By Bill Petzold
KINGSTON — Dan Vandecar has met challenges in his life.
But none, he says, were more difficult than the one he faced earlier this month when he testified in court against his own mother.
Vandecar’s mother, Rosemary Vandecar, 56, was convicted May 18 of second degree murder for the February 2010 death of former Caro resident Roy Schutzler in North Las Vegas, Nevada.
Dan Vandecar, 28, was staying with his mother and Schutzler in North Las Vegas at the time of the murder. He was arrested along with his mother by North Las Vegas Police the day after the murder, but evidence gathered by investigators supported his unwavering claim that he had no involvement in the homicide.
Now that Vandecar is back home in Kingston, he wants to shut down the rumor mill and tell his side of the story.
“Everybody around here has been thinking I’m guilty, but I’m not,” Vandecar said. “I just went out (to Las Vegas) and testified. It literally was the hardest thing I ever have had to do in my life. It was harder than deployments to Iraq and Afghanistan. It was harder than boot camp.
“It’s been kind of irritating that no one’s come right out and said I was an innocent bystander in the thing. Every story (that has been written about the case) has had me either involved (or an accessory), and it really hurt me. There’s been no newspaper that said I had nothing to do with it.”
Dan Vandecar was an E5 in the United States Marine Corps until he was injured by a roadside bomb in Afghanistan. His six-year career in the military ended with a medical discharge, and Vandecar said staying with his mother and Schutzler was helping him readjust to civilian life.
Vandecar said that he had four wisdom teeth removed on Friday, Feb. 5, 2010. He spent the weekend recovering and taking pain medication and was sleeping early Monday morning when he was awoken by an alarming sound.
“I woke up at six to a sound like a loud bang,” Vandecar said. “You know during a basketball game when someone hits the floor? It sounded like someone hitting the hardwood, and my mom screaming. I got up and dialed 911.”
Police arrested both Vandecar and his mother the next day.
“I ended up spending 11 days in jail,” he said. “I was never officially charged with anything. Once all the science came back, then I was all-out released.”
Vandecar said he met Schutzler in Sept. 2009 after his mother had moved in with him as a live-in caregiver. He said the two had crossed paths many years earlier in Caro. Schutzler, who worked for Michigan Rehabilitation Services, was appointed as Rosemary Vandecar’s occupational therapist during her divorce from Dan Vandecar’s father when Dan was seven years old.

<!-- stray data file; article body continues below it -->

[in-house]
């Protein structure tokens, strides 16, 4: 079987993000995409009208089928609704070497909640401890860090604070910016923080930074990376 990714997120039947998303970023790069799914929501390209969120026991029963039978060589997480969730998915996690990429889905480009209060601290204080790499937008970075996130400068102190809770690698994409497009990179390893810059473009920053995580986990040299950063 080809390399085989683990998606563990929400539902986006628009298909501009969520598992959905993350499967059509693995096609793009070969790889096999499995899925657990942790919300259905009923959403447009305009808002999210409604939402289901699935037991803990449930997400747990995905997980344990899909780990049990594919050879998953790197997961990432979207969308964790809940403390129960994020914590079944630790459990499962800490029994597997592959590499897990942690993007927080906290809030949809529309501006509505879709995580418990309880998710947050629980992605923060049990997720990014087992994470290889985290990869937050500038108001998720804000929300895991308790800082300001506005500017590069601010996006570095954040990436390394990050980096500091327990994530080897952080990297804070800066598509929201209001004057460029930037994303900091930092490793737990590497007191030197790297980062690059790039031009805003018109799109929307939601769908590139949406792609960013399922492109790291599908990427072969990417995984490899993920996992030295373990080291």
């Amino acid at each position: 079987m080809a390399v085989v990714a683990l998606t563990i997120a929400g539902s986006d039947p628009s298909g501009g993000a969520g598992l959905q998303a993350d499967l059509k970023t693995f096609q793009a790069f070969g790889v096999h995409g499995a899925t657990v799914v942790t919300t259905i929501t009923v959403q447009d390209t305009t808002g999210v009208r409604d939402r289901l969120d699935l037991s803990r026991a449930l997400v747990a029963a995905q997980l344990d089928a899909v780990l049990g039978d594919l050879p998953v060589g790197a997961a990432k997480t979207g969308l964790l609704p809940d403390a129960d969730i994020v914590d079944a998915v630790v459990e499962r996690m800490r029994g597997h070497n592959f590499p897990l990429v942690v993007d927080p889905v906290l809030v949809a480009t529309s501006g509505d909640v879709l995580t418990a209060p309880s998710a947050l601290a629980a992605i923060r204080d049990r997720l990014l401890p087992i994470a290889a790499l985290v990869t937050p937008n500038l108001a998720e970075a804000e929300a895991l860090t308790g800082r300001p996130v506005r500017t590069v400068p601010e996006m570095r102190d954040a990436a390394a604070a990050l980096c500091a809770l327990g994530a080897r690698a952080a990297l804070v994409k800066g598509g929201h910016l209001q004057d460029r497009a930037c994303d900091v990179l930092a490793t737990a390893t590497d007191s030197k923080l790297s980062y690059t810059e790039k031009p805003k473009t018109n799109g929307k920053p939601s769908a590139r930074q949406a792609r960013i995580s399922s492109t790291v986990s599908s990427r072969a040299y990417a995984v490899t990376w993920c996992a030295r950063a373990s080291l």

Once they were reacquainted in Las Vegas, Dan Vandecar and Schutzler quickly developed a friendship.
“(Schutzler) had never left the state of Michigan,” Vandecar said. “He was a die-hard Lone Ranger fan and had read about the Chisholm Trail and all that stuff. That’s what took him out west: He wanted to see all those things he’d read about.
“I taught that guy how to use scratch-off tickets, took him to Hooters and took him to the bar for the first time in his life. It was a good time, and it went down in a way that I never expected.”
Vandecar spent a week in Las Vegas during his mother’s trial to deliver a 45-minute testimony, identify his mother for the court and look at an autopsy photo to identify Schutzler’s body. He was escorted by police to and from court proceedings and was not allowed in the courtroom when the jury delivered its guilty verdict.
“I didn’t necessarily go out (to Las Vegas) to testify against my mom,” he said, “I went out to testify (to uphold the) law and for justice for what happened to Roy. It was to make sure, whether she was guilty or not, that at least my side got out and Roy’s legacy was told with respect.”
In the months after Schutzler’s murder, Vandecar says that despite knowing that his mother alone was responsible, he has been plagued with feelings of guilt that resulted in severe depression. He said he turned to alcohol to avoid his problems until he received his second DUI on March 19.
He has been sober since and receives counseling at the VA Medical Center in Saginaw, where he also volunteers to run bingo games to entertain older veterans who stay there. He says with the help of his girlfriend, his father and his friend’s dog, he is working to put the incident behind him.
“I’ve been kind of keeping myself under my own personal gag order until it was over,” he said. “I’m dealing with, not the guilt, but the ‘funk’ afterwards. Me and (Roy Schutzler), we were really good friends. I got along with the guy better than anything. It was hard to see the autopsy photo and bring back those memories, because we shared a lot of good ones.
“The biggest problem I’m coming to grips with is (wondering why) my own mother would be willing to drag me through that kind of fire.”
Bill Petzold is a staff writer for the Tuscola County Advertiser. You may contact him at [email protected]